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A World for UsThe Case for Phenomenalistic Idealism$
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John Foster

Print publication date: 2008

Print ISBN-13: 9780199297139

Published to Oxford Scholarship Online: May 2008

DOI: 10.1093/acprof:oso/9780199297139.001.0001

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Realism and Phenomenalistic Idealism

Realism and Phenomenalistic Idealism

Chapter:
(p.83) 3 Realism and Phenomenalistic Idealism
Source:
A World for Us
Author(s):

John Foster

Publisher:
Oxford University Press
DOI:10.1093/acprof:oso/9780199297139.003.0003

Physical realism confines our knowledge of the world to properties of structure and organization, leaving its forms of intrinsic content empirically inscrutable. This creates two problems. First, mere knowledge of structure and organization does not seem to provide the materials for an adequate conception of physical space and its occupants. Secondly, if the empirical evidence does not reveal anything about the nature of the supposed space beyond its geometrical structure, it does not reveal whether the external reality is genuinely spatial at all, rather than merely quasi-spatially organized. Along with the problem of perception, these problems suggest that we might abandon physical realism for a certain form of phenomenalistic idealism. This form represents the world as constitutively created by more fundamental factors in which the organization of human sensory experience plays the central role. What gives this sensory organization its idealistic significance is that it disposes things to appear systematically worldwise at the human empirical viewpoint.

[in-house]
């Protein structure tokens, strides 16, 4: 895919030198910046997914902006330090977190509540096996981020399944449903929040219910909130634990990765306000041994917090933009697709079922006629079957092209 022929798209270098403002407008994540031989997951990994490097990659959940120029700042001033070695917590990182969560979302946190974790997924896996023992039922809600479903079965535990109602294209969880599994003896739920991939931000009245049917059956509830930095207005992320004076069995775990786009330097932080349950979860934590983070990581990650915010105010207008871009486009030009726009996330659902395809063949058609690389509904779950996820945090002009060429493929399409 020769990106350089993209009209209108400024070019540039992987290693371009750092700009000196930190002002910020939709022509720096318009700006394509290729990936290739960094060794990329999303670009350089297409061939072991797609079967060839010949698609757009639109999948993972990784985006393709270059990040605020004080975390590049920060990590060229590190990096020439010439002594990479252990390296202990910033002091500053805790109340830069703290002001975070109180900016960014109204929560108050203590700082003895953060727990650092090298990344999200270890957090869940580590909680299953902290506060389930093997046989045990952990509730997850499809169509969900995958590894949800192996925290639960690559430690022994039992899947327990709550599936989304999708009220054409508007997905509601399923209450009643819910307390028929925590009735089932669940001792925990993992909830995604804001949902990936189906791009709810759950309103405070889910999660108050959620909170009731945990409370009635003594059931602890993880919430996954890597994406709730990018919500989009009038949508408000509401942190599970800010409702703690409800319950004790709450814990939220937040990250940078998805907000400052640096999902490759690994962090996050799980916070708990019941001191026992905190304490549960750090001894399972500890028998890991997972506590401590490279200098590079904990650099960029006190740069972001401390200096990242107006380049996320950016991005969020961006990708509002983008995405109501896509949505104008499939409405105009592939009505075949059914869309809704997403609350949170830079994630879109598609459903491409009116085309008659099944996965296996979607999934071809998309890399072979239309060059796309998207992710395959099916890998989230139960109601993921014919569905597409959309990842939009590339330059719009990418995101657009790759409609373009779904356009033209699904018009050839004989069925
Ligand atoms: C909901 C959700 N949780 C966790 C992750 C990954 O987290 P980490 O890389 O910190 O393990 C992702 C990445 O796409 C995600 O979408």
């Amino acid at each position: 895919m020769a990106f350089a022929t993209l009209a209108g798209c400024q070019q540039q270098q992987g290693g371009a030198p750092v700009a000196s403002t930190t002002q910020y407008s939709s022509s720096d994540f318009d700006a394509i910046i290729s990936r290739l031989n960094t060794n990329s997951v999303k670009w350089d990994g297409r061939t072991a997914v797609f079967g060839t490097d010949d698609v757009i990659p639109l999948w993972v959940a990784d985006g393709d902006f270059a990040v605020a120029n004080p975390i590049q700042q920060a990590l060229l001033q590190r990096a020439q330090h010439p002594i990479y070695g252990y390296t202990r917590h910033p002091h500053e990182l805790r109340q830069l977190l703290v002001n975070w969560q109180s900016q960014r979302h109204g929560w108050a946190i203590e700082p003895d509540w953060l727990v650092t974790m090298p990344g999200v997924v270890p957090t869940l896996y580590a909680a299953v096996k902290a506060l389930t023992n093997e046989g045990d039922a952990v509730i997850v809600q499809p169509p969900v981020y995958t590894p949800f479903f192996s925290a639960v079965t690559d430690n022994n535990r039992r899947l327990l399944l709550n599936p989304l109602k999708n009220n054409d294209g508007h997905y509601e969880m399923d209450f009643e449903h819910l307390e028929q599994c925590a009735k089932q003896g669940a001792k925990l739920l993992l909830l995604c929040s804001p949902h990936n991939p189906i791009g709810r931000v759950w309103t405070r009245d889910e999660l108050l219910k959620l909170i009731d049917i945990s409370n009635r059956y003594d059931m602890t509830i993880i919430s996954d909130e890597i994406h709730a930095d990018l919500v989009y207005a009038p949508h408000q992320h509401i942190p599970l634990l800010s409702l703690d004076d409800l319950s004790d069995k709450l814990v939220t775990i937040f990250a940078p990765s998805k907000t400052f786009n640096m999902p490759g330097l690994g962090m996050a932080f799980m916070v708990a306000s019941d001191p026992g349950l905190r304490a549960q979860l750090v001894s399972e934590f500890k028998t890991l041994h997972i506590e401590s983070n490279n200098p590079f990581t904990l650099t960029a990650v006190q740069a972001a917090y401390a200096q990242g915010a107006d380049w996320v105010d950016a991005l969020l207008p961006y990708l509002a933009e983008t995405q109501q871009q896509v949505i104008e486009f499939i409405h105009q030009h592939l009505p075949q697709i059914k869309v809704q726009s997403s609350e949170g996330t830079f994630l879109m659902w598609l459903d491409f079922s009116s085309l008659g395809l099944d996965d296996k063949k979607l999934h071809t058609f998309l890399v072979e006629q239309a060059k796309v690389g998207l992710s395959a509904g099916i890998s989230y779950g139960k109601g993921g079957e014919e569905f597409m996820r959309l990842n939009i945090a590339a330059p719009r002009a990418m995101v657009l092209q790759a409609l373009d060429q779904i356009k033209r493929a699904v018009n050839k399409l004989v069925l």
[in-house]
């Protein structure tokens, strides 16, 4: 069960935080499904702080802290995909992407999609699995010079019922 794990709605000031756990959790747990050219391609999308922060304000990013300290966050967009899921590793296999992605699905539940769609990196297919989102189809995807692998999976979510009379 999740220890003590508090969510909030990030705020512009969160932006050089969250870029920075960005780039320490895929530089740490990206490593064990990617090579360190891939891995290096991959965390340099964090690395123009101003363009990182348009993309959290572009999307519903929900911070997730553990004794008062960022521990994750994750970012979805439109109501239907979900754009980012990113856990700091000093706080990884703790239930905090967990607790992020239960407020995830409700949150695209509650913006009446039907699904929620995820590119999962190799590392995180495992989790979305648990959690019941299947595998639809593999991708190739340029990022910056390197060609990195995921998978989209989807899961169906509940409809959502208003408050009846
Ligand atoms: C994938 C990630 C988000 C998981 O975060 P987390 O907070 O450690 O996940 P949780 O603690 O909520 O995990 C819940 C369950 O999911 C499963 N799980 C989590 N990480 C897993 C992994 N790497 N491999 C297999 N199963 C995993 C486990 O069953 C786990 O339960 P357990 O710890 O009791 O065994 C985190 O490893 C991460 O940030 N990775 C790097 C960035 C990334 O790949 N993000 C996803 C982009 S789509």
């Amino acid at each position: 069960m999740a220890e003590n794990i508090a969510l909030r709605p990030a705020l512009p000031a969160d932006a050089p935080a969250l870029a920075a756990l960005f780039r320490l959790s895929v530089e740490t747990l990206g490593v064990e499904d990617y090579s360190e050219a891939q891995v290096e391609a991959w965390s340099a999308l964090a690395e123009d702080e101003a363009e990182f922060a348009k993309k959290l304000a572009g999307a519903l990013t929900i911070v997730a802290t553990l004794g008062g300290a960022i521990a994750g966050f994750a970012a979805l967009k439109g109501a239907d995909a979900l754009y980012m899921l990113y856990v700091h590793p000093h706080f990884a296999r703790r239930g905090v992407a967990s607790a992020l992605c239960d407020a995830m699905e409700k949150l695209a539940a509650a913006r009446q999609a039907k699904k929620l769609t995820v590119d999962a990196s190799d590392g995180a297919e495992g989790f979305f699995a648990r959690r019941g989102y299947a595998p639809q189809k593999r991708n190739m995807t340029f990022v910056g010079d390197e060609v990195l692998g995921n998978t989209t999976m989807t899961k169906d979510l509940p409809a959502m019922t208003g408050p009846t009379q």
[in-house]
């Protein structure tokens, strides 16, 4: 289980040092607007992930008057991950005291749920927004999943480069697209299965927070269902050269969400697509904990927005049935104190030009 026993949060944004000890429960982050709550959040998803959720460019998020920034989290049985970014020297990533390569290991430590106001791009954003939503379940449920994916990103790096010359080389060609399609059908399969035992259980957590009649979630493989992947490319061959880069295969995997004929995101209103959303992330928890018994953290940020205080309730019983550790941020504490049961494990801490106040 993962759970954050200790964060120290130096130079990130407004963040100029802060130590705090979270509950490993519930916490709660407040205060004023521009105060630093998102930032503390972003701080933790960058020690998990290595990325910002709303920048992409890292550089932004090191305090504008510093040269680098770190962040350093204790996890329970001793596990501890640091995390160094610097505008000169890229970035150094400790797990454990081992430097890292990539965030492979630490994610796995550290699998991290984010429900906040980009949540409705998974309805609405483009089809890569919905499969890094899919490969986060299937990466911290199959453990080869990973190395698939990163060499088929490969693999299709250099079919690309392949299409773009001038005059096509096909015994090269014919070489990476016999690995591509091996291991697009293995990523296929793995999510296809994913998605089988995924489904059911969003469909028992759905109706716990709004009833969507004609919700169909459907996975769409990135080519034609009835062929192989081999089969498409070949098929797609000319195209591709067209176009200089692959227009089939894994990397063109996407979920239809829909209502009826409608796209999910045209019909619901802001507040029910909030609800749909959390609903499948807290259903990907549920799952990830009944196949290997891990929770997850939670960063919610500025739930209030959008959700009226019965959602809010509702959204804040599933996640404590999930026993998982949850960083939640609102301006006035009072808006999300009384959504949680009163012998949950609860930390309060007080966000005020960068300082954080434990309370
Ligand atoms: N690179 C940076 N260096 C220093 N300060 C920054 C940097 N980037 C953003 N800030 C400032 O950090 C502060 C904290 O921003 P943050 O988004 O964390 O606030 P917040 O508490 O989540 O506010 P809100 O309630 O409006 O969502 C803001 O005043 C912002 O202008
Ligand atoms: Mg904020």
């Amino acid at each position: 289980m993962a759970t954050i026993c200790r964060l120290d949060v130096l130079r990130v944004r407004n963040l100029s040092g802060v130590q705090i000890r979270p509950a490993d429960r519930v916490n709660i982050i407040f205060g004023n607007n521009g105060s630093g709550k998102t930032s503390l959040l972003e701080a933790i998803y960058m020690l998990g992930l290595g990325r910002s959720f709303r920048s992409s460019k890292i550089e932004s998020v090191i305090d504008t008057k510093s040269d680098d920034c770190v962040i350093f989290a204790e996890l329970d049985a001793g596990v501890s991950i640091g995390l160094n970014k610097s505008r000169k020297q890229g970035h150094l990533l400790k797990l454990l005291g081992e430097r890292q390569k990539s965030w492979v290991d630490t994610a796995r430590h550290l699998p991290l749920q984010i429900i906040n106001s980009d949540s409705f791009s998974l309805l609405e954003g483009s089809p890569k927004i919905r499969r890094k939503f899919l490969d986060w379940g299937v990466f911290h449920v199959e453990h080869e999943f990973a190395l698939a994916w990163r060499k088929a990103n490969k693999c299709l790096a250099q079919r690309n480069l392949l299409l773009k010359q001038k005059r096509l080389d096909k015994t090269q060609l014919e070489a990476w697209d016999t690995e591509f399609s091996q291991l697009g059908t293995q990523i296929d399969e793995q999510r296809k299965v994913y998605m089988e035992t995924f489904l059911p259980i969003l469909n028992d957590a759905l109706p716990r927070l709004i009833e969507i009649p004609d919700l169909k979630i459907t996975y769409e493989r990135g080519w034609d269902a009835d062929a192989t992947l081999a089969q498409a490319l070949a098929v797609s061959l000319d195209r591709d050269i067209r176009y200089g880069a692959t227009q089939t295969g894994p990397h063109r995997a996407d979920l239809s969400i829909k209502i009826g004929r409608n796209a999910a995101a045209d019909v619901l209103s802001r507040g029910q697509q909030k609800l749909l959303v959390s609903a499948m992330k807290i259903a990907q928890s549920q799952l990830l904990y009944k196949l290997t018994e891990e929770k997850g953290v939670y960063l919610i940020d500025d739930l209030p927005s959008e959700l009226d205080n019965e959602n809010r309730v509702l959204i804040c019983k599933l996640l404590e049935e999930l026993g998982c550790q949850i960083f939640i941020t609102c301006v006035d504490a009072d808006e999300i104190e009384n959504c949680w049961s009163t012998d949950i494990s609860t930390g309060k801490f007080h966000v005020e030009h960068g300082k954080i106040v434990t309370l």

Keywords:   structure, organization, intrinsic content, space, occupants, constitutively created, sensory experience, sensory organization, empirical viewpoint

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